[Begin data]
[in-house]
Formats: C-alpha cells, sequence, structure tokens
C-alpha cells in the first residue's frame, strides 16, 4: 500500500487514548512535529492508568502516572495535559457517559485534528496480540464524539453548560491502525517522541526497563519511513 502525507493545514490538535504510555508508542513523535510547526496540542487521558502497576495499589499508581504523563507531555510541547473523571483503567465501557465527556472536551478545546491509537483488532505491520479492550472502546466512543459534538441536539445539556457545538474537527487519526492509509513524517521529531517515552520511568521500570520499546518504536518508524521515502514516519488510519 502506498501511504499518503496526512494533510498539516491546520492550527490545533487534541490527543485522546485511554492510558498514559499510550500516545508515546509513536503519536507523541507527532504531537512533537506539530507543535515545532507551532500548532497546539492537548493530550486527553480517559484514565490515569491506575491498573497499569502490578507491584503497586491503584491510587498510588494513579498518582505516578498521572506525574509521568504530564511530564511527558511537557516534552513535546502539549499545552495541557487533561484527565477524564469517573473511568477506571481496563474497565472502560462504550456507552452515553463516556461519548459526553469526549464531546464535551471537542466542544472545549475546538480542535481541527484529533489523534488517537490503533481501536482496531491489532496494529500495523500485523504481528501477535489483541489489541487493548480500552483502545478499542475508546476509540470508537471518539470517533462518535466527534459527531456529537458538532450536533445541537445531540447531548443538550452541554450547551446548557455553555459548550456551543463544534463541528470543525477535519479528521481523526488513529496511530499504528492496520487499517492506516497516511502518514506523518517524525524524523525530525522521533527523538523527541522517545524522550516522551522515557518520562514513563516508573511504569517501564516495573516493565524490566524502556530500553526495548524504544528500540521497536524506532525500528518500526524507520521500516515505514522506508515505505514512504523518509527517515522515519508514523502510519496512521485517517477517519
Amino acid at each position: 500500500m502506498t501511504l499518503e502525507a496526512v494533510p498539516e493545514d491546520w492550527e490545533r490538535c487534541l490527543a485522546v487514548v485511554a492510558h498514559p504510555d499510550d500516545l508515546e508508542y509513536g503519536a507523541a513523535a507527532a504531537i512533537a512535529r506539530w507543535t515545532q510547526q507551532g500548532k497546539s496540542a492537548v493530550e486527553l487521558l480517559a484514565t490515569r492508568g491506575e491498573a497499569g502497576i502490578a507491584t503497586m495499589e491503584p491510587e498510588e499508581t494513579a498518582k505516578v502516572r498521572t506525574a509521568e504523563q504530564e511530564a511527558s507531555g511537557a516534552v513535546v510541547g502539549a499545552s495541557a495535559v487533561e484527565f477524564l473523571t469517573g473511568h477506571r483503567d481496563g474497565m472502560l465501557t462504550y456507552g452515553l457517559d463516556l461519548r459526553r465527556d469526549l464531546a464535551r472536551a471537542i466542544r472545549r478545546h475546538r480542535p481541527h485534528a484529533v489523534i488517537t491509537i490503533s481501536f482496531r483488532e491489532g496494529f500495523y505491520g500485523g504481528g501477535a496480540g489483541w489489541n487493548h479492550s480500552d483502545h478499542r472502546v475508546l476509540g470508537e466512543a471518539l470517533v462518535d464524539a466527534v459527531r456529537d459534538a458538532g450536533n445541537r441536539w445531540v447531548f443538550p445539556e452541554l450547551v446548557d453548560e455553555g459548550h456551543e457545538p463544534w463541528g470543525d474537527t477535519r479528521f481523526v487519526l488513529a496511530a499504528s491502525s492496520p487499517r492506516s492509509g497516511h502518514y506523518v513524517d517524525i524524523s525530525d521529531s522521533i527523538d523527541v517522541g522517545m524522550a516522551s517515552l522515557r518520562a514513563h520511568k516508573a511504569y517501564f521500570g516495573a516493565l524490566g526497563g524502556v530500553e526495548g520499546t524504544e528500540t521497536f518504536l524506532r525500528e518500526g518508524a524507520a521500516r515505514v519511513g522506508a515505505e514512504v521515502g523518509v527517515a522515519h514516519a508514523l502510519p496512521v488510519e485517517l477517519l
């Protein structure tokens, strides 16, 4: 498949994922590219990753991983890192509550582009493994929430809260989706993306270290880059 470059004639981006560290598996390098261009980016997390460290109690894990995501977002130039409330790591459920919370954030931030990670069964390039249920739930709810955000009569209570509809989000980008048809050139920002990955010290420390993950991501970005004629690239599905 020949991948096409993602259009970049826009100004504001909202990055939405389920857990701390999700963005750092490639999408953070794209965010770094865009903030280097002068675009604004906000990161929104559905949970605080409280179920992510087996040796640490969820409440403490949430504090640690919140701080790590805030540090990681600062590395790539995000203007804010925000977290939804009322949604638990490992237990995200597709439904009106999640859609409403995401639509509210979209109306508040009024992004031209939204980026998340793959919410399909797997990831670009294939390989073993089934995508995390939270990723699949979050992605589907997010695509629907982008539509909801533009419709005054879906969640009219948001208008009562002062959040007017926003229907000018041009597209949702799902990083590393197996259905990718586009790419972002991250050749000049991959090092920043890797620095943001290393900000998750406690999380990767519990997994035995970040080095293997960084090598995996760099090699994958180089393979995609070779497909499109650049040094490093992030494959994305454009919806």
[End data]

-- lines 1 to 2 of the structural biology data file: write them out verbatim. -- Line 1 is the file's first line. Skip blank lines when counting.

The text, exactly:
[in-house]
Formats: C-alpha cells, sequence, structure tokens